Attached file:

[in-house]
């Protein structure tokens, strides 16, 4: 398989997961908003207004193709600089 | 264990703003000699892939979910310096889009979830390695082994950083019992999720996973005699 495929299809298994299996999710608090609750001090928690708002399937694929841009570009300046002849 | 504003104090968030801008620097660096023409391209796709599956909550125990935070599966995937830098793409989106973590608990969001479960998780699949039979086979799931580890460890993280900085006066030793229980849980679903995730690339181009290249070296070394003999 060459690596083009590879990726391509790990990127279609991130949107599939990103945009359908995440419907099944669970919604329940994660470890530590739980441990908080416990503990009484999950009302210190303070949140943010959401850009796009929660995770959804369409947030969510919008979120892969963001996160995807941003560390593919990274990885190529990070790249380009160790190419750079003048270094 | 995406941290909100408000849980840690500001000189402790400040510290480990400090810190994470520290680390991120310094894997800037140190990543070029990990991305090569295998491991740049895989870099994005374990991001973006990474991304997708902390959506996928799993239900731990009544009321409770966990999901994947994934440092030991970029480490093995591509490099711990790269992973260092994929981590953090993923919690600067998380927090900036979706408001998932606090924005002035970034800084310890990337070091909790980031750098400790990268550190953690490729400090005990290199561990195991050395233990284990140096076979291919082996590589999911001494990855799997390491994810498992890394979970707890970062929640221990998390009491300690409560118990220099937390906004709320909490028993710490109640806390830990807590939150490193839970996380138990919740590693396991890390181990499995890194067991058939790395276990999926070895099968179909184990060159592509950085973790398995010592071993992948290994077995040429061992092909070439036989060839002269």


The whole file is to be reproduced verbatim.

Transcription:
[in-house]
């Protein structure tokens, strides 16, 4: 398989997961908003207004193709600089 | 264990703003000699892939979910310096889009979830390695082994950083019992999720996973005699 495929299809298994299996999710608090609750001090928690708002399937694929841009570009300046002849 | 504003104090968030801008620097660096023409391209796709599956909550125990935070599966995937830098793409989106973590608990969001479960998780699949039979086979799931580890460890993280900085006066030793229980849980679903995730690339181009290249070296070394003999 060459690596083009590879990726391509790990990127279609991130949107599939990103945009359908995440419907099944669970919604329940994660470890530590739980441990908080416990503990009484999950009302210190303070949140943010959401850009796009929660995770959804369409947030969510919008979120892969963001996160995807941003560390593919990274990885190529990070790249380009160790190419750079003048270094 | 995406941290909100408000849980840690500001000189402790400040510290480990400090810190994470520290680390991120310094894997800037140190990543070029990990991305090569295998491991740049895989870099994005374990991001973006990474991304997708902390959506996928799993239900731990009544009321409770966990999901994947994934440092030991970029480490093995591509490099711990790269992973260092994929981590953090993923919690600067998380927090900036979706408001998932606090924005002035970034800084310890990337070091909790980031750098400790990268550190953690490729400090005990290199561990195991050395233990284990140096076979291919082996590589999911001494990855799997390491994810498992890394979970707890970062929640221990998390009491300690409560118990220099937390906004709320909490028993710490109640806390830990807590939150490193839970996380138990919740590693396991890390181990499995890194067991058939790395276990999926070895099968179909184990060159592509950085973790398995010592071993992948290994077995040429061992092909070439036989060839002269």